Child soldiers in Israel-Palestine conflict
The conflict between Israel and Palestine has frequently exposed children to wars, leading them to actively engage in military training and even fights. Between 2000 and 2004 non-governmental organizations realized that Palestine children were involved in suicide bombers and attacks against Israel. Israel too provided military training to their children and they were engaged in wars against Palestine.
Between 2000 and 2004, when the Palestinians renewed conflicts against Israel due to the occupied Palestinian territories in West Bank and Gaza Strip. 104 children were among the 670 Israelites that the killed during wars. There were also over 520 Palestinian children killed by Israel during that period. Most of them were killed in checkpoints, during attacks and demonstrations. When the Israelites realized that the Palestinian children were engaged in wars. They started detaining them. A large number of Palestinian children were detained in prison camps that did not meet the international standards for the treatment of prisoners and juveniles.
The Israel armed forces accept volunteers aged below the age of 18 to perform non-combat tasks. One can only perform combat tasks when they are 18. Children are accessed and interviewed at the age of 16 by the armed forces to ascertain that they can engage in war and issued formal call up notices at the age of 17. Two military academicians offer military training. One is religious and the other is secular. Each year approximately 27000 students study youth corps courses that prepare them for military training. They are later involved in a summer program organized by a Gadna for them to experience firsthand soldier experiences. Courses offered include training on how to use weapons, the history of the military and navigation.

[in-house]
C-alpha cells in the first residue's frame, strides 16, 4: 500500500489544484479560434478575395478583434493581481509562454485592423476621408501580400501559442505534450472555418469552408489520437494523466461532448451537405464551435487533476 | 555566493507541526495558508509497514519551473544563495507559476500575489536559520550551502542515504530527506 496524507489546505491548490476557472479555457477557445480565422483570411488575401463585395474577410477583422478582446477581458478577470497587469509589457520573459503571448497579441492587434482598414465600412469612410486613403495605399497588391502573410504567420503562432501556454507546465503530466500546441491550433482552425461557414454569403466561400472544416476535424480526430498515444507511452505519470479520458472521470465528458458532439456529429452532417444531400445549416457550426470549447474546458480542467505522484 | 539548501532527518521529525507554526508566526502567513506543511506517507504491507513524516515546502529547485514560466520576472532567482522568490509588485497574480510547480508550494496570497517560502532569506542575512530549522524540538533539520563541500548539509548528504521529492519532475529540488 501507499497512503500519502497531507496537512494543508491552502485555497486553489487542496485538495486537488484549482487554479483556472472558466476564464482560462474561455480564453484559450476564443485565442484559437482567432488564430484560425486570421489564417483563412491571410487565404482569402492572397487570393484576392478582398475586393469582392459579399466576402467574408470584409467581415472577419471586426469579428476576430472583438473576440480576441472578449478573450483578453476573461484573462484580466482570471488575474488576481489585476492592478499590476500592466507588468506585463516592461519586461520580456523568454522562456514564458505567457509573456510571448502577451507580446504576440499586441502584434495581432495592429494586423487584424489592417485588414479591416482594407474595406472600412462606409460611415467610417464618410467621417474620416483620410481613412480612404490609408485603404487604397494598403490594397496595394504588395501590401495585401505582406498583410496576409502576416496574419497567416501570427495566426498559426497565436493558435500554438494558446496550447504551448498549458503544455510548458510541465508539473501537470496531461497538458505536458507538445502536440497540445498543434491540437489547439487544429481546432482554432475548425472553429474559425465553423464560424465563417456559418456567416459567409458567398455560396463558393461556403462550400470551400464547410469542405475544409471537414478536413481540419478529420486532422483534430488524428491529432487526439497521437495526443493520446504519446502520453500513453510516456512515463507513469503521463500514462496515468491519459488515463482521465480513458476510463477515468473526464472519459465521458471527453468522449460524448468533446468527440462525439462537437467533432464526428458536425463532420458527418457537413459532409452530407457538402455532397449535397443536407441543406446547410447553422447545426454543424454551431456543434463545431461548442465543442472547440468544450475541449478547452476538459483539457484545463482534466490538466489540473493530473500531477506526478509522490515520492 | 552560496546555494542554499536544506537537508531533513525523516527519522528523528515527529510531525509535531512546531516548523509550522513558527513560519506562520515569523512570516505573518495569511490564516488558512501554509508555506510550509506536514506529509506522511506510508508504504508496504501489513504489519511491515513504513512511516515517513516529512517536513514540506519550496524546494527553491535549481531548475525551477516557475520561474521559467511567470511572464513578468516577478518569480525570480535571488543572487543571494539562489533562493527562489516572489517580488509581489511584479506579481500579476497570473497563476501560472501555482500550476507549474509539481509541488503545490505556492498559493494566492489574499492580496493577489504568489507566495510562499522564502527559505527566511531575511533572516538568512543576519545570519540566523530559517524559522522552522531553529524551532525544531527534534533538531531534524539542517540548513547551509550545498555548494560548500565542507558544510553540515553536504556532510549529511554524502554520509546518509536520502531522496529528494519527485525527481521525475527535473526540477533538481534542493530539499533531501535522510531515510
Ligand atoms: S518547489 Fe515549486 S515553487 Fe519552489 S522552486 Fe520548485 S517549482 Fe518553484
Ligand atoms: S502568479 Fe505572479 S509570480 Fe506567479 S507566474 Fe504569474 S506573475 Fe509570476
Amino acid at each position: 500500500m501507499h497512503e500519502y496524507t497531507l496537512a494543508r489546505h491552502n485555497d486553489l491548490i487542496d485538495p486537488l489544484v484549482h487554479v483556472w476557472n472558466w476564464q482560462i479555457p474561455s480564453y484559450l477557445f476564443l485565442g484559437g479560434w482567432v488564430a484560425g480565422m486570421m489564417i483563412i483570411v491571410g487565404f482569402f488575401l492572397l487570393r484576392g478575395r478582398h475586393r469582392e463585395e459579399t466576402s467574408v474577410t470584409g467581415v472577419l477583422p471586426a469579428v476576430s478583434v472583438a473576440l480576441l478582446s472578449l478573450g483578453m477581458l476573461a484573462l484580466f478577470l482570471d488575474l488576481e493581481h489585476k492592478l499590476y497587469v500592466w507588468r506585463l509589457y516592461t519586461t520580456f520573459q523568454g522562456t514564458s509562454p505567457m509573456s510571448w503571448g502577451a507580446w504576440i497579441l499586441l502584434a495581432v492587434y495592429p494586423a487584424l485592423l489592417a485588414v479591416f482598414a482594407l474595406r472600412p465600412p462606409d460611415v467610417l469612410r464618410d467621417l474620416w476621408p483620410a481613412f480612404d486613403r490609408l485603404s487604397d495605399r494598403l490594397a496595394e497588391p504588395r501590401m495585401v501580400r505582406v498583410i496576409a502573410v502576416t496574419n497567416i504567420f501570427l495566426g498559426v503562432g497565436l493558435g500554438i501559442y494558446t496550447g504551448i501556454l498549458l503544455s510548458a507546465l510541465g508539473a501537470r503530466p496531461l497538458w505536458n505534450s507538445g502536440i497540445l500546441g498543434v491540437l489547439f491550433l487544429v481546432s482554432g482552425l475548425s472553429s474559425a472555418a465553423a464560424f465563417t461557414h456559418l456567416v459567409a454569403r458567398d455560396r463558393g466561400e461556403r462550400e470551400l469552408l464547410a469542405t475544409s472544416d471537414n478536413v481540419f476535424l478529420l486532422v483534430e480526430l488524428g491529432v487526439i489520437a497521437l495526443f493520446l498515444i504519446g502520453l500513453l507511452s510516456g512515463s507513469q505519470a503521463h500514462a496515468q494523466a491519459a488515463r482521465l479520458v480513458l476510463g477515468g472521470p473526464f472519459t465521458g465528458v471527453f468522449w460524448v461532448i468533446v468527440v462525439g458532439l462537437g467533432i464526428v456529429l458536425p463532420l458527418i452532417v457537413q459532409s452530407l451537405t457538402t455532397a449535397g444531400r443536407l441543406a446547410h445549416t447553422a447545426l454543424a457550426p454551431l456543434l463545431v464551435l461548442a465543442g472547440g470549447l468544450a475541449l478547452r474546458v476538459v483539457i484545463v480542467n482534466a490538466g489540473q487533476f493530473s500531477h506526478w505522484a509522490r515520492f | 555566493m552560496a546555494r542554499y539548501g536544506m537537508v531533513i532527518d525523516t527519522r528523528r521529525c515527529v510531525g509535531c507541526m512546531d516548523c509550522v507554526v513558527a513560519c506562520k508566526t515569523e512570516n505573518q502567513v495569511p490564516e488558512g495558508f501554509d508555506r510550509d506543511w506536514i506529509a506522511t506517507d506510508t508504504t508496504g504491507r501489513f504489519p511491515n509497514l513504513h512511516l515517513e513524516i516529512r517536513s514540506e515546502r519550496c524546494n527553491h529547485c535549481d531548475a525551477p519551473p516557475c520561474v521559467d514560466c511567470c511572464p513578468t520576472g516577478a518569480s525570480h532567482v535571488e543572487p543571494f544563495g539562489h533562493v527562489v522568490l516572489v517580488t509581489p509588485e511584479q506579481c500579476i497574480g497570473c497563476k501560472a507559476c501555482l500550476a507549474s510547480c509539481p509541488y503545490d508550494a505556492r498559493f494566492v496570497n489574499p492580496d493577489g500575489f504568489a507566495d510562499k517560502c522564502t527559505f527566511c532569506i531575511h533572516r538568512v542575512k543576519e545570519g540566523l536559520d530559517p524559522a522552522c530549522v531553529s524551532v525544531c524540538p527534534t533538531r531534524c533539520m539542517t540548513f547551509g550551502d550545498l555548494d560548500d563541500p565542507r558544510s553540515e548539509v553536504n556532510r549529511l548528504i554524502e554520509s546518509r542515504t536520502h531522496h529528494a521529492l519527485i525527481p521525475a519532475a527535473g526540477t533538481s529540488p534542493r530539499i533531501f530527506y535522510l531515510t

There is no proof to show that Palestinian children were engaged in any formal education on military wars. However, documented evidence by non-governmental organizations shows that close to 30 children were actively engaged in war during the Palestine territorial wars. The children were majorly engaged in roles such as delivering messages, fights and suicide bombing.
In 2000, Israel signed an agreement with the International Criminal Court to end the engagement of children in wars. The government initiated processes to end the deployment of children. It also introduced psychological counseling for children who had been exposed to wars. However, in 2002, Israel expressed disinterest in the treaty.
All Israelis are expected to serve the national service. Women serve as soldiers for 24 months and men 36 months. In 2004, several young Israelis wrote a letter to the government seeking exemption from national service. Five of them were imprisoned for one year and denied their plea.
Barber, Brian K. Adolescents, and war: How youth deal with political violence. Oxford University Press, 2008.
Achvarina, Vera, and Simon Reich. “No place to hide: Refugees, displaced persons, and child soldier recruits.” Child soldiers in the age of fractured states. University of Pittsburgh Press, 2010. 55-76.
Singer, Peter Warren. “The new children of terror.” The making of a terrorist: Recruitment, training, and root cause 1 (2005): 105-19.